Vanderbilt did everything it could to upset 13th-ranked Tennessee – except take the lead.
The Commodores all but erased a 19-point, first-half deficit and had five second-half possessions when it could have taken the lead but failed to do so. It proved costly as the second-seeded Lady Vols pulled away for a 68-57 victory on Friday in the quarterfinals of the SEC Women’s Tournament at Bridgestone Arena.
The loss marked the first time Vanderbilt (22-9) failed to reach the semifinals since 2006. Tennessee (22-8) advanced to play Georgia or South Carolina in a semifinal on Saturday (5 p.m., ESPNU).
“We had every opportunity down the stretch,” Vanderbilt coach Melanie Balcomb said. “We played hard, fought hard. We made good adjustments. We just didn’t make the plays. ... Shots didn’t go in.”
Trailing 45-44 with more than 10 minutes left, Jasmine Lister missed a reverse layup that would have given Vanderbilt (22-9) its first lead since the 17:42 mark of the first half. That was the Commodores’ last chance as Shekinna Stricklen and Glory Johnson combined for Tennessee’s final 25 points.
“Getting the lead would have been a huge momentum burst for us,” center Stephanie Holzer said. “But our play doesn’t solely rest on those possessions.”
Vanderbilt dug a hole by missing 11 straight shots and its first eight 3-pointers, falling behind 32-13 with 3:44 left. The Commodores matched a season-low with seven field goals (out of 26) in the half, but three came in the last 3:23 and contributed to a 14-3 run that led into halftime.
Lister’s 3-pointer sparked the spurt, which was aided by six free throws. Christina Foggie’s 3-pointer and Kady Schrann’s jumper with 20 seconds left cut it to 35-27 at the break.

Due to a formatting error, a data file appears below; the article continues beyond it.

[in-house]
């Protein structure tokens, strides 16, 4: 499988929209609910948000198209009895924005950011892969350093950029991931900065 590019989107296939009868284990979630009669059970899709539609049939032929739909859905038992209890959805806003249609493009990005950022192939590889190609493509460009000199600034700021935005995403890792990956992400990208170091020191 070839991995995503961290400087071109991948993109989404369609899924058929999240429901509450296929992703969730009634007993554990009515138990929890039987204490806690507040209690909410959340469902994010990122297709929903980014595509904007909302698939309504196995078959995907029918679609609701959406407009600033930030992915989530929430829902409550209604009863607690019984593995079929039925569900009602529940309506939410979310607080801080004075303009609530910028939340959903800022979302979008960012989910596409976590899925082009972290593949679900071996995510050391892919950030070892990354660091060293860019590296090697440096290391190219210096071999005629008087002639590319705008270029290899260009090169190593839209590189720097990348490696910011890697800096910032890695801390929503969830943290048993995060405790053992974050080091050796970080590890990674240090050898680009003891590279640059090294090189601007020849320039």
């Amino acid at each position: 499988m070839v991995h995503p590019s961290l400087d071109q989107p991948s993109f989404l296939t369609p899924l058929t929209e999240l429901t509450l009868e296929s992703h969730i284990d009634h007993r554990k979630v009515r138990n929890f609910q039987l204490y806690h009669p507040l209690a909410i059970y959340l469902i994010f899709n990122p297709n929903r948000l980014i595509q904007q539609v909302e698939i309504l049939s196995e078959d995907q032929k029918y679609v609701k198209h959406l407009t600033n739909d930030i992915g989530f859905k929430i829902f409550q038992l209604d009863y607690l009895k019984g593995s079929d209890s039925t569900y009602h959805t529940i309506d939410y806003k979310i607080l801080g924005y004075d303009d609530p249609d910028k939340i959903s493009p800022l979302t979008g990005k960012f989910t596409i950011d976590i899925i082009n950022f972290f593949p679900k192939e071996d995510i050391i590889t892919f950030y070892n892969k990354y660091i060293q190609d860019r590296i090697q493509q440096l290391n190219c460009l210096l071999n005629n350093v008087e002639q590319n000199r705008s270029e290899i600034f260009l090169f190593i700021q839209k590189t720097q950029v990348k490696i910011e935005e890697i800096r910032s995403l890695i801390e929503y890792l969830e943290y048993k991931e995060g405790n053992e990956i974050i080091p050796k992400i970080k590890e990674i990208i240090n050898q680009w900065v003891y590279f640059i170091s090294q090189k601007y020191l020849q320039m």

A 30-minute delay at halftime for the severe weather that ripped through the area didn’t slow down the Commodores, who split the regular-season series with Tennessee. They came out of the break with more of an emphasis on attacking the inside and breaking Tennessee’s 2-3 zone defense.
Vanderbilt scored 13 of the half’s first 19 points and a Holzer jumper at the 14:09 mark made it a one-point game, 41-40.
But it came away empty-handed on its next four possessions: Schrann missed a 3-pointer; Foggie’s driving layup was blocked and Tiffany Clarke traveled after grabbing the offensive rebound; Foggie and Holzer both missed contested layups on the same possession before Clarke again traveled. On the fourth possession, Foggie’s errant pass went into the hands of Kamiko Williams, who sunk a pull-up jumper for a 43-40 lead with 11:43 left.
“I think it always makes a difference if you could break through,” Balcomb said. “There were a couple, probably three possessions in a row, that I thought we had a good chance of scoring. It got very physical but we did not finish.”
After the teams exchanged baskets, Schrann hit two free throws and followed it with a steal. But Lister’s layup attempt was blocked by the rim. On the next possession, Stricklen knocked down the first of three 3-pointers. The treys twice gave Tennessee a nine-point lead, the last coming with 3:03 left and all but sending Vanderbilt home early. Stricklen scored all of her game-high 18 points in the second half, with the last 16 coming in the final 9:43.
“If you see me play, I’m a streaky shooter,” Stricklen said. “I hit one and I really feel like I am going to hit the next one and the next one.”
Foggie had a team-high 16 points and Lister added 12. The duo missed 13 of 17 3-point attempts combined. Holzer had her second straight double-double and 12 th of her career as she scored 12 points and grabbed 11 rebounds.
Johnson scored nine of her 15 points in the final 11:04 for Tennessee. Meighan Simmons chipped in 11 points off the bench.
Vanderbilt now has two weeks off before its next game. With 20-plus wins and a RPI of 25, the Commodores appear to be a lock for an at-large berth in the NCAA Tournament. They won’t have to leave campus as Vanderbilt’s Memorial Gymnasium will host the opening two rounds on March 18 and 20.
“We know we have the best ahead of us,” Foggie said. “We’re very confident in each other and trust each other. We’re in a good spot right now.”